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ABSTRACT: We discuss the rate at which the bubbles can nucleate via quantum fluctuations in the normal3He and superfluid4He at negative pressures and sufficiently low temperatures. Unlike all the previous studies, the energy dissipation due to the viscosity and the sound emission due to the compressibility of a fluid are involved into the bubble growth kinetics. Owing to viscosity the quantum cavitation kinetics in3He differs qualitatively from that in4He and corresponds to the dissipative tunneling in the overdamped regime. The involvement of the compressibility results in increasing the cavitation rate and is essential in both liquids, especially for the small critical bubbles responsible for the experimentally observable rates of the quantum cavitation.Czechoslovak Journal of Physics 12/1995; 46:385386. DOI:10.1007/BF02569608 · 0.57 Impact Factor 
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ABSTRACT: In extreme typeII superconductors subjected to an external magnetic field the magnetic quantum levels due to the electron orbital motion are shown to arise with the energy smaller than the magnitude of the superconducting gap. For the region of magnetic fields satisfying B2 < B < Bc2 and B2 = beta(T)Bc2 these levels cross the Fermi level, beta(T) being the known function of temperature and beta(T) < 1. Like normal metals, the presence of such levels gives rise to various oscillation and resonance effects and, in particular, to the dHvA effect in typeII superconductors.Physica C Superconductivity 12/1994; 235:13571358. DOI:10.1016/09214534(94)919038 · 1.11 Impact Factor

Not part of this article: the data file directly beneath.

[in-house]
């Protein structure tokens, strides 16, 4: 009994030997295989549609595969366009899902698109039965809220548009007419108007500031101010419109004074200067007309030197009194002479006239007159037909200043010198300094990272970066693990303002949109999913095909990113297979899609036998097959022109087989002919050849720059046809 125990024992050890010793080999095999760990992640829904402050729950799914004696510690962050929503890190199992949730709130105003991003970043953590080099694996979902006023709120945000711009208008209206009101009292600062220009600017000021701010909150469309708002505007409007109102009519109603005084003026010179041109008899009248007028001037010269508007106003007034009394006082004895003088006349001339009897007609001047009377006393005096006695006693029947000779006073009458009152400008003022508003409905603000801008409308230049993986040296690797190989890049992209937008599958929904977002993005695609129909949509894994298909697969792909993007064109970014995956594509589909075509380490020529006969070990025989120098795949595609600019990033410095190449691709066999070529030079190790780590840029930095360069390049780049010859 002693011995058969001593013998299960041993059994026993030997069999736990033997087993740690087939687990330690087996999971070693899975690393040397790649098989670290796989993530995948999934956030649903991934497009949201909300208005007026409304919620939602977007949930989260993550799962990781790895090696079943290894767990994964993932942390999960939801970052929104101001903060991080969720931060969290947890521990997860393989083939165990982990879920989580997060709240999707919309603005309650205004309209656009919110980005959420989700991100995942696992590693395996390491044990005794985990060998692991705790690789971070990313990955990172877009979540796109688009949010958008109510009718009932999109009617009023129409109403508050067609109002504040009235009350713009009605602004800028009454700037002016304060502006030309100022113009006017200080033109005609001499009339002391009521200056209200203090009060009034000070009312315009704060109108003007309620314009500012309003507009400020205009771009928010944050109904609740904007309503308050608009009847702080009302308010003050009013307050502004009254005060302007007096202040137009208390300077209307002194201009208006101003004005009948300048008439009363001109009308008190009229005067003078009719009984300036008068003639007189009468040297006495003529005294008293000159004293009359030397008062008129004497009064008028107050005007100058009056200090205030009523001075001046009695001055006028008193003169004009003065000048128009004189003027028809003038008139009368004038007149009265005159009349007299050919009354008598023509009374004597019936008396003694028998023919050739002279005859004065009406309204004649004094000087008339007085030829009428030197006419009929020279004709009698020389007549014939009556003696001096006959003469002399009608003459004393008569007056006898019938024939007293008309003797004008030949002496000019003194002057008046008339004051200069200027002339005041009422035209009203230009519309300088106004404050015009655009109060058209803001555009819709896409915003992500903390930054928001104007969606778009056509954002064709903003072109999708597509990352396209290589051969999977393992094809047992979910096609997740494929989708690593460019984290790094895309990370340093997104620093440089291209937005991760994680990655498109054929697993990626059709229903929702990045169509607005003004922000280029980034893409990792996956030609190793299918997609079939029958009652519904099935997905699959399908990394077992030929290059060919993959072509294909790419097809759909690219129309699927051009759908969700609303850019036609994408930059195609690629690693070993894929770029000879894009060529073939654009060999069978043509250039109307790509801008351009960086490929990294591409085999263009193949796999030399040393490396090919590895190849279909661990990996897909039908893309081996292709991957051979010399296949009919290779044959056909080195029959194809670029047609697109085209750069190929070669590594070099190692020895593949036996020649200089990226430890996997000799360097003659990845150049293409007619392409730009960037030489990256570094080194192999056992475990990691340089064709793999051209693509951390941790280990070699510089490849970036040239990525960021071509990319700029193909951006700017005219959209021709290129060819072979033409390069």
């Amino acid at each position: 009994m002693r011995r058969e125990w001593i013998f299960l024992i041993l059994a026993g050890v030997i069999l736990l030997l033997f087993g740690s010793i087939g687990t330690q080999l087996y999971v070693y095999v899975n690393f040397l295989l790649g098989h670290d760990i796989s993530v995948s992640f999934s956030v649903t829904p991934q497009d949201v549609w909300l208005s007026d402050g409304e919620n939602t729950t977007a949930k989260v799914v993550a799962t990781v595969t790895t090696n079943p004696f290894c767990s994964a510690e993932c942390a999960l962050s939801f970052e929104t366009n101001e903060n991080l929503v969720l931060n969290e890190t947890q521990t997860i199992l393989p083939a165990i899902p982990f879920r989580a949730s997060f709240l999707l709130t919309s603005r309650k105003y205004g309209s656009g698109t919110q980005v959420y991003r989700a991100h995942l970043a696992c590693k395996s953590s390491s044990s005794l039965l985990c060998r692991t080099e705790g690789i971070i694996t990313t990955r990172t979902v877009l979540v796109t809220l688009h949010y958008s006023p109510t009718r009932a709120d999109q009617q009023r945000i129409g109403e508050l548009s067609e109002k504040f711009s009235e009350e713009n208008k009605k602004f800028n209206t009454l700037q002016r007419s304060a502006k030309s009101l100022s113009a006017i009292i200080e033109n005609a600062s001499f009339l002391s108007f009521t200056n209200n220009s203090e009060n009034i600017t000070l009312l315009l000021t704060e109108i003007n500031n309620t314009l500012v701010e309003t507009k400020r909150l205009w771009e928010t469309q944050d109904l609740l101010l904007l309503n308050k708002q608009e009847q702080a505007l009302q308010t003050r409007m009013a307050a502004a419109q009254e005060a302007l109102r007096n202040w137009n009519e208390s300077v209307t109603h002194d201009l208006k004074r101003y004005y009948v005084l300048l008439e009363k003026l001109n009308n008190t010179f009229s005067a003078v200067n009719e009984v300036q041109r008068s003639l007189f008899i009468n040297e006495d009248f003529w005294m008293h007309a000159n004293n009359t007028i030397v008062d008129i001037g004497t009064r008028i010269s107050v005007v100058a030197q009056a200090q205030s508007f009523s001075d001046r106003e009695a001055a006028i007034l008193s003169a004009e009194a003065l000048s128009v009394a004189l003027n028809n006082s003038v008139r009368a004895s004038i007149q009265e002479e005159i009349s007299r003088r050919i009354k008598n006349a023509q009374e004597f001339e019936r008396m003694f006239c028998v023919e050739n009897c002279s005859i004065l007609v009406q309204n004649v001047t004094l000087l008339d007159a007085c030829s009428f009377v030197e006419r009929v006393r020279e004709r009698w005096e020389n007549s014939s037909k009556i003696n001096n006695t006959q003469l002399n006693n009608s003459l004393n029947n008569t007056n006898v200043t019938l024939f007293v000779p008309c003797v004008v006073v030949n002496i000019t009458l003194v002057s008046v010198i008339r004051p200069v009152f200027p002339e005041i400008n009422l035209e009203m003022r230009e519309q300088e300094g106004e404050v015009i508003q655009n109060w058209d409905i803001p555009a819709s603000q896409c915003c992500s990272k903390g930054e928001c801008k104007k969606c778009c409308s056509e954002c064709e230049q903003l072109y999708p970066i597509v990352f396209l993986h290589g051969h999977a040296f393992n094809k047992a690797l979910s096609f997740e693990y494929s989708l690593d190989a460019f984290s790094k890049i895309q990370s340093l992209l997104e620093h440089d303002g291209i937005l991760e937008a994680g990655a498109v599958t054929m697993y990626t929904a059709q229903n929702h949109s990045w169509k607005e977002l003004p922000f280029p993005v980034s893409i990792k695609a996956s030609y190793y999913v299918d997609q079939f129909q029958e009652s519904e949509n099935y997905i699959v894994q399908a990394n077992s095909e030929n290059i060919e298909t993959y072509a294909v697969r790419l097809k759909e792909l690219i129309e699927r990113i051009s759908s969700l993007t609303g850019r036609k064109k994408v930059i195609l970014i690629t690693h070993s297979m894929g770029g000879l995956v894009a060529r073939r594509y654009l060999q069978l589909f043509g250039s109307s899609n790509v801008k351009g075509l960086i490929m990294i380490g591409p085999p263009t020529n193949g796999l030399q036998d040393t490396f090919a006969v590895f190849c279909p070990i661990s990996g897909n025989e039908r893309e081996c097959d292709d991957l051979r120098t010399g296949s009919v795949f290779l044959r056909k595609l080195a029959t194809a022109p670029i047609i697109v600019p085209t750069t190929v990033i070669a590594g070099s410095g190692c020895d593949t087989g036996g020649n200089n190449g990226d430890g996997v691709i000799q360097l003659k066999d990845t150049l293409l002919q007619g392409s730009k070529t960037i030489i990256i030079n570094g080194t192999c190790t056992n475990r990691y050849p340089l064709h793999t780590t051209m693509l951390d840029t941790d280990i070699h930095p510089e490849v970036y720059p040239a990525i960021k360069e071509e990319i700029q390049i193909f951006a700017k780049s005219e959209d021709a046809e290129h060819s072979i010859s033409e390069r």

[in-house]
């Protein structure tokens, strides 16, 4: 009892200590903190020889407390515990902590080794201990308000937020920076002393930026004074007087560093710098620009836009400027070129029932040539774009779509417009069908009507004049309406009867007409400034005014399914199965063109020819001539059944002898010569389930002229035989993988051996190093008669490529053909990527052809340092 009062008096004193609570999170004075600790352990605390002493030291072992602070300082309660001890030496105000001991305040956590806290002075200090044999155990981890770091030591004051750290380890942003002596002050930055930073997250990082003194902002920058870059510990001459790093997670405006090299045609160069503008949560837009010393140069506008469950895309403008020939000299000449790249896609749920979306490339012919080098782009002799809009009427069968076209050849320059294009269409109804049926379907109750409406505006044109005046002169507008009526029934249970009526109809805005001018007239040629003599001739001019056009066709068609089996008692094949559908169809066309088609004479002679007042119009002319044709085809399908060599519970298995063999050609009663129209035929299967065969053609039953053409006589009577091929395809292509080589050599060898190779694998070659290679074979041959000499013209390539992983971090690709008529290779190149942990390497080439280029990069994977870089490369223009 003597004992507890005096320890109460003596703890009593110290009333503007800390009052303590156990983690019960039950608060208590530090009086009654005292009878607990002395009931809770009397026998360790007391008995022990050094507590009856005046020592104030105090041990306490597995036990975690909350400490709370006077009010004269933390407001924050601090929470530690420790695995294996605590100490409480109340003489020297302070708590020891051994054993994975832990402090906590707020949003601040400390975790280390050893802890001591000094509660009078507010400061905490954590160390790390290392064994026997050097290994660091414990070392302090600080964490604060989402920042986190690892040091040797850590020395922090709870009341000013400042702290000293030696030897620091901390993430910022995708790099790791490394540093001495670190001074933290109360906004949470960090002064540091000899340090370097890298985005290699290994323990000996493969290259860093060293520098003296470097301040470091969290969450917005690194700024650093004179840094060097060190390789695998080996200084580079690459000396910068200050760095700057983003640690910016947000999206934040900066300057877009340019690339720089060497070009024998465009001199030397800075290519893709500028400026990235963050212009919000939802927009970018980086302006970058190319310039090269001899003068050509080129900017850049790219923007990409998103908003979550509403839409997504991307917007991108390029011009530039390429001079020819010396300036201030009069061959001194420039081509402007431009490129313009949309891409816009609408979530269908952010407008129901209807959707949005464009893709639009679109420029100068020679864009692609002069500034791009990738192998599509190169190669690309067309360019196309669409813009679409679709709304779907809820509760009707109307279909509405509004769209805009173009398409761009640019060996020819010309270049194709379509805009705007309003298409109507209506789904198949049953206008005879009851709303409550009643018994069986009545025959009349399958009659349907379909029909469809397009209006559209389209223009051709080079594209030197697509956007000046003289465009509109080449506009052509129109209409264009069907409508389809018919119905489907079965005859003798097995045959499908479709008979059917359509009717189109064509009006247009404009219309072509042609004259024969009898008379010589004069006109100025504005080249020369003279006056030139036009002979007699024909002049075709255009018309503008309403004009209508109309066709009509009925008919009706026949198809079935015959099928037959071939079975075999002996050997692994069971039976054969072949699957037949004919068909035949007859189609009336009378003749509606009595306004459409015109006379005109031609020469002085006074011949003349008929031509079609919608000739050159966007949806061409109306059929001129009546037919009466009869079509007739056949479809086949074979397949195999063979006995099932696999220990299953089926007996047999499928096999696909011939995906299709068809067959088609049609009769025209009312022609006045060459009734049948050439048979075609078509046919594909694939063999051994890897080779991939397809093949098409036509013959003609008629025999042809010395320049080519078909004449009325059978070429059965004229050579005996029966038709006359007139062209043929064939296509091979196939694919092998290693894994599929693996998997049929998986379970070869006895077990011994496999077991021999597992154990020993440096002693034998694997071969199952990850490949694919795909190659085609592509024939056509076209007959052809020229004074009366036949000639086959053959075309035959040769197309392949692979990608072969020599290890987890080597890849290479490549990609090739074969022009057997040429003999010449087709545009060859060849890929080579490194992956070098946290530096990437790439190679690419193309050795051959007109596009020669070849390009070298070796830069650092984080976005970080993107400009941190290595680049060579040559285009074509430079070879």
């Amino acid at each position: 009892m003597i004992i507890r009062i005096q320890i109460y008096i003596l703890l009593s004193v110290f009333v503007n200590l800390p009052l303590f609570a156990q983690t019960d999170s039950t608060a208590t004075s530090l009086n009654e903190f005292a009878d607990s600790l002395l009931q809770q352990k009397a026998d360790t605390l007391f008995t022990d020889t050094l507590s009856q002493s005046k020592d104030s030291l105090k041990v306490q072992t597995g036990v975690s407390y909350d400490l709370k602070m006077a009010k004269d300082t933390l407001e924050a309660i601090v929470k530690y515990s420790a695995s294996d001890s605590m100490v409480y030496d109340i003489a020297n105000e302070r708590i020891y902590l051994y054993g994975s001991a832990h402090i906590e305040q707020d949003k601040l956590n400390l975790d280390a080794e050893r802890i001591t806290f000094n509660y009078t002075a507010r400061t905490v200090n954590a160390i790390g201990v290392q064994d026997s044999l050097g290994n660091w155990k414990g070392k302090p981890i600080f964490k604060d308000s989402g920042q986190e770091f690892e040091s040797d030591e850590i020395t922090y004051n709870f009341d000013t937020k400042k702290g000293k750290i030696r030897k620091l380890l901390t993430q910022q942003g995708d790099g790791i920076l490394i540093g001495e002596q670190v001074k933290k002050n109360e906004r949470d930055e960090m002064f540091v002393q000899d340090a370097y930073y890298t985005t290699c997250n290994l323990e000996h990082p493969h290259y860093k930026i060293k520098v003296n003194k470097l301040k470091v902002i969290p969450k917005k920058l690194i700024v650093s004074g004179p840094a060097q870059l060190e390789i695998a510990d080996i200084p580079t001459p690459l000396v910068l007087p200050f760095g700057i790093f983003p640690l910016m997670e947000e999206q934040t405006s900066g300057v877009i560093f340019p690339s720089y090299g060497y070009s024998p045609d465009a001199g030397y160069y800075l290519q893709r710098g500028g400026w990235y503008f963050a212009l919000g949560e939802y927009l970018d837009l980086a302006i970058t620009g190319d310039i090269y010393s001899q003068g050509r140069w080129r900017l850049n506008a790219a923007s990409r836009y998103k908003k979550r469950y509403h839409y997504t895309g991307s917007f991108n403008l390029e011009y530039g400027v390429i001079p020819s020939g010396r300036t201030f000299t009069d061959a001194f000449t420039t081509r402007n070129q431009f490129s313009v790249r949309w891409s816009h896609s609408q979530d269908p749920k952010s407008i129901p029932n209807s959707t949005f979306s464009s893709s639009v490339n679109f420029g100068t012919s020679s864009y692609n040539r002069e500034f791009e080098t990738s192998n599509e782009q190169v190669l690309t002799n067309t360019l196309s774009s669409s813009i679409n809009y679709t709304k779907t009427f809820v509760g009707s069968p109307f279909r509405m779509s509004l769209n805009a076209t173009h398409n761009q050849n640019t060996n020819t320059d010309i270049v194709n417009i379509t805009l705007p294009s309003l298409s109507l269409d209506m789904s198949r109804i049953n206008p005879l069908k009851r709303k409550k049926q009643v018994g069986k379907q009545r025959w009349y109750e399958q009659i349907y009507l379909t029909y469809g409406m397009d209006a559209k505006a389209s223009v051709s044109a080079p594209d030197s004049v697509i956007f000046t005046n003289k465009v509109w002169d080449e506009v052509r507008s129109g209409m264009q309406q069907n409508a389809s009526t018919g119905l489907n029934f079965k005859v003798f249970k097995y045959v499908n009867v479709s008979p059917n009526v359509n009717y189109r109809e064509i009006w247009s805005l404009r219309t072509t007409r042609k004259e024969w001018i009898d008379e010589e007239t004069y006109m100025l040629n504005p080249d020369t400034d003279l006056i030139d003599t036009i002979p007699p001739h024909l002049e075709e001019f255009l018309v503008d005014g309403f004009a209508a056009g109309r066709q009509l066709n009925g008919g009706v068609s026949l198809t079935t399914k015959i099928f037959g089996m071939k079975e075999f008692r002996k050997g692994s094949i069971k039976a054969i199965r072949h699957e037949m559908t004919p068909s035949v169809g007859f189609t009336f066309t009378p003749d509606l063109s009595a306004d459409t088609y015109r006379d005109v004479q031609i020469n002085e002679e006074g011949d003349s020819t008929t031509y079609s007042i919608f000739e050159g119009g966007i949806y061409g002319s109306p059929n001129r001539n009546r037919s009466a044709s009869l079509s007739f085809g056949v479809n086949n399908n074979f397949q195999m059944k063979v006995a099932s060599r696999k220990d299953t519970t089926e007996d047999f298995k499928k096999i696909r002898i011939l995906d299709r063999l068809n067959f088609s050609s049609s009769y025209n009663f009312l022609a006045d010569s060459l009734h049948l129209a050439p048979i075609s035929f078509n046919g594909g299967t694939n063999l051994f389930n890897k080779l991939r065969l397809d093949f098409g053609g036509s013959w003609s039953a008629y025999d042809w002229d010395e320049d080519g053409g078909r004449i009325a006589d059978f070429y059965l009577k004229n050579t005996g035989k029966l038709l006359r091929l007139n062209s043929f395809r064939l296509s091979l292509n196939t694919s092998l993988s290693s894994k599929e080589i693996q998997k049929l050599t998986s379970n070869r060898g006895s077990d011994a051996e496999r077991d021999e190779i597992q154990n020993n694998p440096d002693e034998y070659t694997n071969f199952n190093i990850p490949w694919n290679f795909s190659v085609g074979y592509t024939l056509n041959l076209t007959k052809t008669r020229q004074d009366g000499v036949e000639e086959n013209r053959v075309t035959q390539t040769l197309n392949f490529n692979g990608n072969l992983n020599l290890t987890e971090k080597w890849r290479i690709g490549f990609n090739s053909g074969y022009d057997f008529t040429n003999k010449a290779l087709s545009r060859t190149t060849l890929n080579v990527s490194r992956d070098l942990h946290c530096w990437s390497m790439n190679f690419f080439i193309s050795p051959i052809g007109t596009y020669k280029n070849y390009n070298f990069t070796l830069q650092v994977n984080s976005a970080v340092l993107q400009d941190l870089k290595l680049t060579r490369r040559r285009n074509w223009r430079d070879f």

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ABSTRACT: We study the quantum twodimensional nucleation of a stable solid phase during the firstorder transition at temperatures down to absolute zero. The key role of the finite compressibility of a metastable liquid phase in calculating the quantum nucleation rate is emphasized. In particular, the nucleation rate proves to be dependent on temperature in the quantum tunneling regime. On the whole, the nucleation kinetics corresponds to dissipative tunnelung through a potential barrier. Energy dissipation is due to emitting sound waves during the growth of a solid nucleus. The features inherent to the quantum 2D growth of steps on the atomically smooth facets of a helium crystal are discussed as well.Journal of Low Temperature Physics 07/1994; 96(3):131152. DOI:10.1007/BF00752402 · 1.04 Impact Factor 
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ABSTRACT: We discuss the small He3impurity effect on the kinetic growth coefficient of solidliquid He4 interface. In the presence of He3 impurity, in contrast with pure He4, there arises a new additional mechanism of energy dissipation due to the He3 diffusion processes during the interface growth, resulting in a drastic decrease of the growth coefficient. Such a strong sensitivity to a very small He3 amount accounts for the anomalies observed in crystal He4 growth experiments with adding 110ppm of He3.Physica B Condensed Matter 02/1994; 194:861862. DOI:10.1016/09214526(94)907609 · 1.28 Impact Factor
Publication Stats
69  Citations  
39.49  Total Impact Points  
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Institutions

1983–2011

Kurchatov Institute
Moskva, Moscow, Russia


1988–1991

Obninsk Institute of Atomic Energy
Moskva, Moscow, Russia